7.2. Undeploying from Tomcat

Undeploying a given web service from Tomcat requires deleting its WAR file from the Tomcat webapps directory. For a typical UNIX scenario the commands below would delete the sample WAR files. Tomcat then automatically undeploys the web service within a few seconds.

rm $CATALINA_HOME/webapps/wsit-jaxws-fromjava.war
rm $CATALINA_HOME/webapps/wsit-jaxws-fromwsdl.war

Enabling Advanced Features in a Web Service Application

This article highlights the steps required to enable Metro-specific advanced functionalities in a web service and its corresponding client application. As with the previous article, two accompanying code samples are included. Again, one starts from Java source code and the other from an existing WSDL document to develop their respective web services. However, this article and its code samples show how WS-Policy can used to enable WS-Addressing and WS-Reliable Messaging in the web services and their clients.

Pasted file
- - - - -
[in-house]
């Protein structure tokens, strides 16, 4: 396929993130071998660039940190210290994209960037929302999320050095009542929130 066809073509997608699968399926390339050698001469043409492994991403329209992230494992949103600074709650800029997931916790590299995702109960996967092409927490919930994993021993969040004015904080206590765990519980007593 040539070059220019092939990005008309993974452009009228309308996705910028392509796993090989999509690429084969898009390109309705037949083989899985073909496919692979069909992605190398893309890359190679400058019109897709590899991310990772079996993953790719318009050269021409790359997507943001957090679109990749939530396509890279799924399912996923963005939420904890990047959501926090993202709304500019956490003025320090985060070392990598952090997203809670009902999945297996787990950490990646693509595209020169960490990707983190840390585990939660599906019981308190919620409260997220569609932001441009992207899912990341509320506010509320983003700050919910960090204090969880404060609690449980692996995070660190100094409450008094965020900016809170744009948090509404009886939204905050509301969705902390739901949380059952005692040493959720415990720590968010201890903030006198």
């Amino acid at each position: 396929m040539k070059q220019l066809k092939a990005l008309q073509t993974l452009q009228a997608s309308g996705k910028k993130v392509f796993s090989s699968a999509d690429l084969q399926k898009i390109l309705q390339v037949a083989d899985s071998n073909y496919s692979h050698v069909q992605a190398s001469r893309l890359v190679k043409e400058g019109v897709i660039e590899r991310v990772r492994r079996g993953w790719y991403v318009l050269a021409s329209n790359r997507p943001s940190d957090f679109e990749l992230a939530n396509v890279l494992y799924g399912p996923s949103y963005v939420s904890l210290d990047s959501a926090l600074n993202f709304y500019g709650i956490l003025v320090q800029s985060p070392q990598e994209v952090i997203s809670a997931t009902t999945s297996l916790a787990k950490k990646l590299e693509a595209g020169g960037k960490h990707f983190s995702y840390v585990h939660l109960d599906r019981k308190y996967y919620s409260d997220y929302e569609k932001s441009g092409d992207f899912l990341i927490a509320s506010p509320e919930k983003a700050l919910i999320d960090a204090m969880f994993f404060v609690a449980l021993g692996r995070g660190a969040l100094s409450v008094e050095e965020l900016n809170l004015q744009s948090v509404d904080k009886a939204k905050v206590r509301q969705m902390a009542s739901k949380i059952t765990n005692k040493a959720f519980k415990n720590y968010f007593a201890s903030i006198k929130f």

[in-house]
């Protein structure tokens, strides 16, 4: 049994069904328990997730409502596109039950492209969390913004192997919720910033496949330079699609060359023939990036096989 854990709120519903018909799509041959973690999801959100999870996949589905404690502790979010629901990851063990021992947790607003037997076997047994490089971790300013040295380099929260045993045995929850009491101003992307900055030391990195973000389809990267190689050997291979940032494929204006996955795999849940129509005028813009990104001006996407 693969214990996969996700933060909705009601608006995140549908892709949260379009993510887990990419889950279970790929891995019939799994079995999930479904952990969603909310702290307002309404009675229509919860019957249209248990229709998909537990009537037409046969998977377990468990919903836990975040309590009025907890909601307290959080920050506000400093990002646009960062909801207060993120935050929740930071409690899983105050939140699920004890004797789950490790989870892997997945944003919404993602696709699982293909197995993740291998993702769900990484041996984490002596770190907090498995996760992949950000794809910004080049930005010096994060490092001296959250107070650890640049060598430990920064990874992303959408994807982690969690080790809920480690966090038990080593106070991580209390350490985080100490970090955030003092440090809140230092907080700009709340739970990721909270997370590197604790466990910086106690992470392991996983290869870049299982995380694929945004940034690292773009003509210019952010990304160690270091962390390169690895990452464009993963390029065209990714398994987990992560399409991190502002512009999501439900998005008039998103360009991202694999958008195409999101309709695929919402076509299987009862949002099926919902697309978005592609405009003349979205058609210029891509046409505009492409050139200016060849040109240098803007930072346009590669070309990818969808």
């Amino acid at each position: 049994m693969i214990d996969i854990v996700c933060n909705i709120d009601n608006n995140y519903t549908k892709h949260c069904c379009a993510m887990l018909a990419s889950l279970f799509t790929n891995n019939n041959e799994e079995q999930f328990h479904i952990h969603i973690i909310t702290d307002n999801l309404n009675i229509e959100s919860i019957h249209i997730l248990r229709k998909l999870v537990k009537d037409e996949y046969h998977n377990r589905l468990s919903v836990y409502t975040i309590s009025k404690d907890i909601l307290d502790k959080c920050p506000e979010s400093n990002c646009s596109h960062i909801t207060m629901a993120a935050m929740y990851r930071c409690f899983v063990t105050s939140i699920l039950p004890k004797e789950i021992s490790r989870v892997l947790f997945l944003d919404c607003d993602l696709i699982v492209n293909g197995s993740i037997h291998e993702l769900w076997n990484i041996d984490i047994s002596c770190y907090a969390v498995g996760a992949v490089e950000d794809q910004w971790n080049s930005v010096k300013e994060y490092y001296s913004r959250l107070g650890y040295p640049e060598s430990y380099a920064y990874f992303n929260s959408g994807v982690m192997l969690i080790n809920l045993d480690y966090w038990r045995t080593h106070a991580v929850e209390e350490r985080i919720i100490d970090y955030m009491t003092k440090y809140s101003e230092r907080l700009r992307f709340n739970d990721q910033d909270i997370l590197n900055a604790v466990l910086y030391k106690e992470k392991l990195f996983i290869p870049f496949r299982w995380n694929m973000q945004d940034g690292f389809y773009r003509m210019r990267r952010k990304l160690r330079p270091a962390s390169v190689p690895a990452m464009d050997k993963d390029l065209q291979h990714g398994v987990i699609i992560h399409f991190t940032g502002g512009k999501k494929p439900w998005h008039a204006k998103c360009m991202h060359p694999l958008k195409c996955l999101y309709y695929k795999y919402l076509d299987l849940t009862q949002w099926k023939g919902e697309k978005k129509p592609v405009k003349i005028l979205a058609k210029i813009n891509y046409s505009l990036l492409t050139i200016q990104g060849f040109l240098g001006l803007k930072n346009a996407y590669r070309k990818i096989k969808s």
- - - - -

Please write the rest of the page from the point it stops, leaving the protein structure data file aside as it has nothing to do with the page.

1. Overview

Supporting code samples are included to demonstrate building a web service using WSIT functionality. The examples show how to develop a web service both starting from Java source code and starting from an existing WSDL document. For both cases, it shows how to develop a corresponding client application from the web service's WSDL document. The examples can be found in the WSIT source tree here:

As you follow along with the sample code, please confirm that you are working in either wsit-enabled-fromjava or wsit-enabled-fromwsdl rather than one of the previous article's sample code directories, wsit-jaxws-fromjava or wsit-jaxws-fromwsdl.

2. Prerequisites and Environment Configuration

As in the previous article, the steps in this document require that you have already installed the WSIT jars into your web container. It also requires the following software be installed: JDK 6.0 Update 29 or later, Apache Ant 1.6.5 or later, and a web container: either Glassfish v3.x or Apache Tomcat 7.0. Further, your Metro build environment needs to be configured as described in the Environment Configuration Settings section of the previous article.

3. WSIT Configuration and WS-Policy

Advanced web service features are enabled and configured using a mechanism defined by the Web Services Policy Framework (WS-Policy) specification. A web service expresses its requirements and capabilities via policies embedded in the service's WSDL description. A service consumer verifies it can handle the expressed requirements and, optionally, uses server capabilities advertised in policies.